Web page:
Reddish brown sawdust blankets every surface in sculptor Tom Williams’s home studio in Chamblee. Drawers brim with dozens of carving tools—collected during his 50-year career as a working artist.
On a rainy fall afternoon, he’s finishing a dining-room table for a client in California, its curved design inspired by leaping whales in the Pacific Ocean. A marble bust sits on a stand nearby. He’ll go between those two projects and repairing a client’s wooden bald eagle until it’s time for dinner.
For all of his sculptures, he starts by drafting the design and molding a clay model. For wooden pieces, his primary medium, he starts with large blocks, gluing pieces together and carving until they start to take the desired shape. The whole process can take anywhere from a few hours to a few months.
He made his first sculpture in high school, inspired by a poster of Ernest Hemingway. “I thought, Wouldn’t that be a cool bust?” he says.
The satisfaction Williams felt from completing that piece reinforced his confidence. “My goal was always to be able to make anything I could imagine.”
The sculptor, who grew up in Eugene, went on to study art at the University of Oregon. After graduation, he sold all of his possessions and went to Europe to see the works of artists he’d studied firsthand.
“My dad was a successful doctor in Eugene, and we lived very comfortably. It never occurred to me that I could fail, which was perhaps a bit naive,” Williams says. “My plan was to live happily ever after and create art.”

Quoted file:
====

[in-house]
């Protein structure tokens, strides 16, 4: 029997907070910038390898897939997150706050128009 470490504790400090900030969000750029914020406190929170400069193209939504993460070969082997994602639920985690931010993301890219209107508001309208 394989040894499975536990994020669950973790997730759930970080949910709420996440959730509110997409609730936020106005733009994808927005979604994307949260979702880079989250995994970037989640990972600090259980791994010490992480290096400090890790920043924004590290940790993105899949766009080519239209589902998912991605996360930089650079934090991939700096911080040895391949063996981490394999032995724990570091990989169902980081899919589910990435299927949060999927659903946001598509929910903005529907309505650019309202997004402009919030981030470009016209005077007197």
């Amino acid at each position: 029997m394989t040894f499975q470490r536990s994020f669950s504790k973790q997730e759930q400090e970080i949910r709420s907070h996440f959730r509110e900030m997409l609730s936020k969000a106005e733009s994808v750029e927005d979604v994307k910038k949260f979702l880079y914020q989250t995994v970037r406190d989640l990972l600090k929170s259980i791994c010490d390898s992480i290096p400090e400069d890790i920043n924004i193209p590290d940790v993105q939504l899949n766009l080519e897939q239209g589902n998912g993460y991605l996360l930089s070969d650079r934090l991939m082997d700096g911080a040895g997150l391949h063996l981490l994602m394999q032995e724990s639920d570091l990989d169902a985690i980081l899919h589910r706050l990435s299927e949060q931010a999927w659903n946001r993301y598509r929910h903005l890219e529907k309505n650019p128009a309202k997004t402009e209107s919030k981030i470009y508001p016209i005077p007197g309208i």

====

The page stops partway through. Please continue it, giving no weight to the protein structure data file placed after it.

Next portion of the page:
Returning to the States, he worked in the Portland studio of famous wood sculptor Roy Setziol, then set up his own studio in Oregon. Several years later, he and his wife visited family in Atlanta and decided to move here. Williams found his niche sculpting one-of-a-kind wooden doors for estate builders, synagogues, and various businesses. In his home, for example, there’s one shaped like a wine bottle with grapes cascading over it.
Expanding his range, he started working with bronze. One of his favorite commissions was of a woman with a towel draped around her neck covering a mastectomy scar.
Williams also sculpts marble. He’s returned to Italy several times, including for a residency in Carrara. Marble ballet slippers sit atop a rotating stand in his own living room, which feels like a modern art gallery.
“If I wake up in the middle of the night, the first things that come to mind are figuring out a sculpture,” Williams says. “I’m always thinking of the audience. Are they going to be enriched by what I’m creating or not?”
This article appears in our Winter 2021 issue of Atlanta Magazine’s HOME.